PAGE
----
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Jesse Ventura

REAL NAME: James Janos
BORN: July 15th, 1951 in Minneapolis, MN
6', 2", 245 pounds
ALIASES/ NICKNAMES: The Body, the Mind

Fans watching Jesse "the Body" Ventura, either as a wrestler in the '70s and '80s or as an announcer in the 80s and 90s, probably wouldn't have believed that the flamboyant wrestler, known for his wild costumes and "telling it like it is" would go on to become the Governor of Minnesota and one of the best-known and most respected politicians in the United States. But that's exactly where the story of Jesse Ventura eventually led.

Ventura was born James Janos in Minnesota on July 15, 1951. After growing up in Minneapolis and graduating from Roosevelt High School, Janos enlisted in the Navy and became one of the ultra-elite Navy SEALs, serving in Vietnam as part of an underwater demolition team. After returning to the United States, Janos attended North Hennepin Community College and spent a short time acting as a bodyguard for the Rolling Stones. Having always been interested in bodybuilding, Janos caught a pro wrestling show and was inspired by "Superstar" Billy Graham to become a pro wrestler.

Trained by Eddie Sharkey, Janos worked out at Loprinzi's Gym in Portland, Oregon and, in October 1975, debuted in Don Owen's Pacific Northwest promotion. Janos became Jesse Ventura, named after a city in California. The name fit his surfer gimmick.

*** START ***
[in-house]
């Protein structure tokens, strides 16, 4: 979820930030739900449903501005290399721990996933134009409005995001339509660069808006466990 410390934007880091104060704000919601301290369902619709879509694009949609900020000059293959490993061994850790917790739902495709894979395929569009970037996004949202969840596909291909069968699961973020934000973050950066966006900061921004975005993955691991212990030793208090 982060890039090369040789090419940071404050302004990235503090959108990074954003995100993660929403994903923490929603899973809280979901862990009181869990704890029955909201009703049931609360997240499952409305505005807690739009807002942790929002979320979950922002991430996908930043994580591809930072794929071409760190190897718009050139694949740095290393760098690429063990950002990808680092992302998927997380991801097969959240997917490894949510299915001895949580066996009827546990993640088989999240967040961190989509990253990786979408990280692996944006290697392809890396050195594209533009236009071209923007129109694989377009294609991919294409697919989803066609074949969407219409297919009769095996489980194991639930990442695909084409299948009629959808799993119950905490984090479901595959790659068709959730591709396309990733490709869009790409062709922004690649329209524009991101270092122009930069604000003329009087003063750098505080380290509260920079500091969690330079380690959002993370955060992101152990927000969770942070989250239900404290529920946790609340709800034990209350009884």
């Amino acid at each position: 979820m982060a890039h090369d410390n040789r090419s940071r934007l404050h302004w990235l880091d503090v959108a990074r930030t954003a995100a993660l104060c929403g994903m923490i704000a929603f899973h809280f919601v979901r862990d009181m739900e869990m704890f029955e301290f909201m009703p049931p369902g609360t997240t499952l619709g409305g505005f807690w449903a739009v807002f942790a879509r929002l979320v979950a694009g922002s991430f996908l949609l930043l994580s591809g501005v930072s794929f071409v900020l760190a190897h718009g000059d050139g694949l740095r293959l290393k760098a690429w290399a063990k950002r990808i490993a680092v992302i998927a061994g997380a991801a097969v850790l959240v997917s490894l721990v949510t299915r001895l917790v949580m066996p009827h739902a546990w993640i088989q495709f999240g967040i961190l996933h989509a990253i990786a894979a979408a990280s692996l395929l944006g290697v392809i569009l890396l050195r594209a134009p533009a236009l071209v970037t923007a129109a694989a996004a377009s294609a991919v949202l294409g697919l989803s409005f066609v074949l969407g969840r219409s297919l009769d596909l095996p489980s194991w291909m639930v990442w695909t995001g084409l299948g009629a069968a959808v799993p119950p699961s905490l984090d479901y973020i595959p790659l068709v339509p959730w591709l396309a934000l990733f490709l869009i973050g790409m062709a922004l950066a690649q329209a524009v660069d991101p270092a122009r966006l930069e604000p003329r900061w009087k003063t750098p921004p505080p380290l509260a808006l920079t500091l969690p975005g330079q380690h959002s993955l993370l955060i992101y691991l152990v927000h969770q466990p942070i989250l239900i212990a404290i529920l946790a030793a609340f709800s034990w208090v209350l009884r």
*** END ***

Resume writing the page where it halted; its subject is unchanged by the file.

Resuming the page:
After defeating Jimmy "Superfly" Snuka on January 17th, 1976 netted him the Pacific Northwest Championship, Ventura would go on to hold the PNW Championship twice, and five PNW Tag Team titles, two with Bull Ramos, two with Buddy Rose and a fifth, in March 1978 with Jerry Oates. (Ventura would also travel to Hawaii in July, 1977 to team with Steve Strong for a run as NWA Hawaiian Tag Team Champions.)

After working for Owen in the Pacific Northwest, Ventura headed to Verne Gagne's AWA promotion. It was here that he began teaming with the late Adrian Adonis, as the East-West Connection. On July 20, 1980 Adonis and Ventura were awarded the AWA Tag Team titles when the High Flyers (Jim Brunzell and Greg Gagne) were unable to defend the titles. The East-West Connection held the AWA Tag titles for nearly a year before Brunzell and Gagne regained the titles in June 1981.

From the AWA, it was on to the WWE. Ventura would continue to team with Adonis but soon Ventura was moved into a singles program, managed by "Classie" Freddie Blassie, and Adonis went on to team with Dick Murdoch. A flamboyant wrestler as well known for his promos as his in-ring skills, Ventura was given several title shots against Bob Backlund and Hulk Hogan.

Ventura was supposed to work a lengthy program against Hogan when, just prior to a WWE World title match at Madison Square Gardens in 1984, he was rushed to hospital with a pulmonary embolism, a blood clot that Ventura would contribute to being exposed to Agent Orange in Vietnam.

Ventura was placed on blood thinners, meaning that if he bled in the ring, it could be dangerous to his health. Ventura would return to the ring, in tag team and six man matches, most notably teaming with Roddy Piper and Cowboy Bob Orton against Hillbilly Jim, Uncle Elmer and Cousin Luke on the December 1985 edition of Saturday Night's Main Event. However soon he was forced to retire from the ring.

By the end of 1985, Ventura had replaced fired commentator Angelo Mosca, Sr. behind the mic in the WWE broadcast booth, alongside Gorilla Monsoon and/or Vince McMahon. Ventura's debut as a commentator was a somewhat historical moment in professional wrestling. He was the first commentator to bring a heel point of view to the broadcast, which led to some biting exchanges between he and his fellow commentators, McMahon on WWE Superstars and Saturday Night's Main Event and Monsoon during those early pay-per-views.